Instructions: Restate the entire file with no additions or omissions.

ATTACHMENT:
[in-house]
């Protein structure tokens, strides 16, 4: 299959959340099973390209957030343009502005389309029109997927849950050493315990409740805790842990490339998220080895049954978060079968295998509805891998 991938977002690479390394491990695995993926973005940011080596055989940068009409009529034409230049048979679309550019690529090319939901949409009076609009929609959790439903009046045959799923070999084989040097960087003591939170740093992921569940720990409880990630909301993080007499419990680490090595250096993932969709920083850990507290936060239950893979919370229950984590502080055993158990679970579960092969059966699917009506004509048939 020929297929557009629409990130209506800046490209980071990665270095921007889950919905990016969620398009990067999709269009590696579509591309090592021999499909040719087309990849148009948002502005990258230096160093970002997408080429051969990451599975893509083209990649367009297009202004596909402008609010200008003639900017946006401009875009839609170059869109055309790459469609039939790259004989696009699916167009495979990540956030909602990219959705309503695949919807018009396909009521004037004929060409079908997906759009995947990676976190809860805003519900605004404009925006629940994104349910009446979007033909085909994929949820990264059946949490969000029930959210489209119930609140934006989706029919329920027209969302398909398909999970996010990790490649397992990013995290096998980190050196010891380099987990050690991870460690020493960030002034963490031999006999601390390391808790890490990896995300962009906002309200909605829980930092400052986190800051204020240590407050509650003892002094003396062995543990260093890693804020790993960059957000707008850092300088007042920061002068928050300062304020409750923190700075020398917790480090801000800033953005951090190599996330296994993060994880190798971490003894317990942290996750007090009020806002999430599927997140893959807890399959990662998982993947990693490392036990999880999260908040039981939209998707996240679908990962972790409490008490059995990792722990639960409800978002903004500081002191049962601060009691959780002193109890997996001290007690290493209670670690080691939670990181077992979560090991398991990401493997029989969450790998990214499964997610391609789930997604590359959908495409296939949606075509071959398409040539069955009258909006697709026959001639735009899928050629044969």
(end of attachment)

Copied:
[in-house]
């Protein structure tokens, strides 16, 4: 299959959340099973390209957030343009502005389309029109997927849950050493315990409740805790842990490339998220080895049954978060079968295998509805891998 991938977002690479390394491990695995993926973005940011080596055989940068009409009529034409230049048979679309550019690529090319939901949409009076609009929609959790439903009046045959799923070999084989040097960087003591939170740093992921569940720990409880990630909301993080007499419990680490090595250096993932969709920083850990507290936060239950893979919370229950984590502080055993158990679970579960092969059966699917009506004509048939 020929297929557009629409990130209506800046490209980071990665270095921007889950919905990016969620398009990067999709269009590696579509591309090592021999499909040719087309990849148009948002502005990258230096160093970002997408080429051969990451599975893509083209990649367009297009202004596909402008609010200008003639900017946006401009875009839609170059869109055309790459469609039939790259004989696009699916167009495979990540956030909602990219959705309503695949919807018009396909009521004037004929060409079908997906759009995947990676976190809860805003519900605004404009925006629940994104349910009446979007033909085909994929949820990264059946949490969000029930959210489209119930609140934006989706029919329920027209969302398909398909999970996010990790490649397992990013995290096998980190050196010891380099987990050690991870460690020493960030002034963490031999006999601390390391808790890490990896995300962009906002309200909605829980930092400052986190800051204020240590407050509650003892002094003396062995543990260093890693804020790993960059957000707008850092300088007042920061002068928050300062304020409750923190700075020398917790480090801000800033953005951090190599996330296994993060994880190798971490003894317990942290996750007090009020806002999430599927997140893959807890399959990662998982993947990693490392036990999880999260908040039981939209998707996240679908990962972790409490008490059995990792722990639960409800978002903004500081002191049962601060009691959780002193109890997996001290007690290493209670670690080691939670990181077992979560090991398991990401493997029989969450790998990214499964997610391609789930997604590359959908495409296939949606075509071959398409040539069955009258909006697709026959001639735009899928050629044969």